The Lost Boy
A Foster Child's Search for the Love of A FamilyBook - 1997
The author continues the story of his own child abuse, and his experiences being a foster child moving in and out of five different foster homes
Health Communications Inc.
Imagine a young boy who has never had a loving home. His only possesions are the old, torn clothes he carries in a paper bag. The only world he knows is one of isolation and fear. Although others had rescued this boy from his abusive alcoholic mother, his real hurt is just begining -- he has no place to call home.
This is Dave Pelzer's long-awaited sequel to A Child Called "It". In The Lost Boy, he answers questions and reveals new adventures through the compelling story of his life as an adolescent. Now considered an F-Child (Foster Child), Dave is moved in and out of five different homes. He suffers shame and experiences resentment from those who feel that all foster kids are trouble and unworthy of being loved just because they are not part of a "real" family.
Tears, laughter, devastation and hope create the journey of this little lost boy who searches desperately for just one thing -- the love of a family.
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“You have to understand that in a person's life there are a few precious moments in which decisions, choices that you make now, will affect you for the rest of your life.”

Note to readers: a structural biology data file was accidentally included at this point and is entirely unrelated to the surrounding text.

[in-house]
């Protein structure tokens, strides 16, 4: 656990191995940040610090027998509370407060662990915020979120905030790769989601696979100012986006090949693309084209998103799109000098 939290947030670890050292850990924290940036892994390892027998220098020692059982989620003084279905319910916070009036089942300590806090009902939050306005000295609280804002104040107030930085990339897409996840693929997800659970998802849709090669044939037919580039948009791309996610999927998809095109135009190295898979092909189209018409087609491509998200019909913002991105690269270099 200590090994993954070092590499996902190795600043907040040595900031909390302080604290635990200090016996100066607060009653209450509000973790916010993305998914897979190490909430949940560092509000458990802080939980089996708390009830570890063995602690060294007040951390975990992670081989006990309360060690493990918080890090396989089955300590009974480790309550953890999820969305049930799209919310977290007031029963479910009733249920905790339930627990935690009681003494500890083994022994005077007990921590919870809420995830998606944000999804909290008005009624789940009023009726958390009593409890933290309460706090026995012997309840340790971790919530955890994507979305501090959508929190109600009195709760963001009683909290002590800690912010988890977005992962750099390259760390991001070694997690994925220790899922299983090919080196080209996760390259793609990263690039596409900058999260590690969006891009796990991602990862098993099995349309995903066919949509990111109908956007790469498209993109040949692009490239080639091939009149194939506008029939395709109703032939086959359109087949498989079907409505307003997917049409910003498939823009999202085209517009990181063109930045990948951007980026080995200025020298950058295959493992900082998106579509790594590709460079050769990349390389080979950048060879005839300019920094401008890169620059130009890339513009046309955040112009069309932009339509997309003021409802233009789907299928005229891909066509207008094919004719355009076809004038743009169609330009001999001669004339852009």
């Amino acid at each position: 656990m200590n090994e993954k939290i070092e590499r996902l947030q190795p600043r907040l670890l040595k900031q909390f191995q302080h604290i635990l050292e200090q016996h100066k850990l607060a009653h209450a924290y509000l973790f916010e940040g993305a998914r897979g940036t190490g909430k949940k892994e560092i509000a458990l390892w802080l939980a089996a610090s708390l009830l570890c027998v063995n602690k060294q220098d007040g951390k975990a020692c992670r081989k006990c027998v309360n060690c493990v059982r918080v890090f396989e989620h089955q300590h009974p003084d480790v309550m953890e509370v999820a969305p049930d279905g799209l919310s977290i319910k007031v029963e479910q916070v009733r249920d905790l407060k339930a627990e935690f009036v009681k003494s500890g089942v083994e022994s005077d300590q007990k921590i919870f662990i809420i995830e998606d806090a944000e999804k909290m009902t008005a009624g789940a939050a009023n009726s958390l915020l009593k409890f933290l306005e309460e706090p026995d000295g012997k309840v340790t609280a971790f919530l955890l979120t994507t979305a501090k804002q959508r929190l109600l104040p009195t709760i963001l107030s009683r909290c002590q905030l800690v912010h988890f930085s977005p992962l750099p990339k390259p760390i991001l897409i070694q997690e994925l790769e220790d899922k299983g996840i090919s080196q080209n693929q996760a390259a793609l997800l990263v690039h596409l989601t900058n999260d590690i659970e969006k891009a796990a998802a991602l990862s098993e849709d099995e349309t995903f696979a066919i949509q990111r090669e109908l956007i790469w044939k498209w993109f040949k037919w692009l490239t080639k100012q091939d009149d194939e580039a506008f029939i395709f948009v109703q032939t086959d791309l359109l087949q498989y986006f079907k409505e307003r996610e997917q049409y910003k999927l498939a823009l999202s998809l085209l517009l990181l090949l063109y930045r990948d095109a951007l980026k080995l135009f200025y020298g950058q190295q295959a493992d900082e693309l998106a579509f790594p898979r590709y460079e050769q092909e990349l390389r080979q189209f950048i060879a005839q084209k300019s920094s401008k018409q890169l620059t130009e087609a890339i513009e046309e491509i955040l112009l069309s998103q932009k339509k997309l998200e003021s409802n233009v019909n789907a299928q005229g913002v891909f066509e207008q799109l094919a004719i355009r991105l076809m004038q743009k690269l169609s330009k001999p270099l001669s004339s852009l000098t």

― Dave Pelzer, The Lost Boy: A Foster Child's Search for the Love of a Family
When your lost and have no where to turn to don't give up there will always be hope for you.
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The book continues after the ending of the previous book, A Child Called "It" with David Pelzer, 9 years old, running away from his home in Daly City, California. He ends up in a bar, getting cared for by some of the patrons. One of them calls the police, bringing David home to his abusive mother. David's teachers eventually contact the authorities, causing David to be put together with a social services worker named Ms. Gold. Before the trial of whether or not to permanently remove him from his mother's custody, David becomes confused about whether he may have deserved the treatment his mother gave him. Ms. Gold, on the other hand, assures him it had nothing to do with him, and that his mother is sick.
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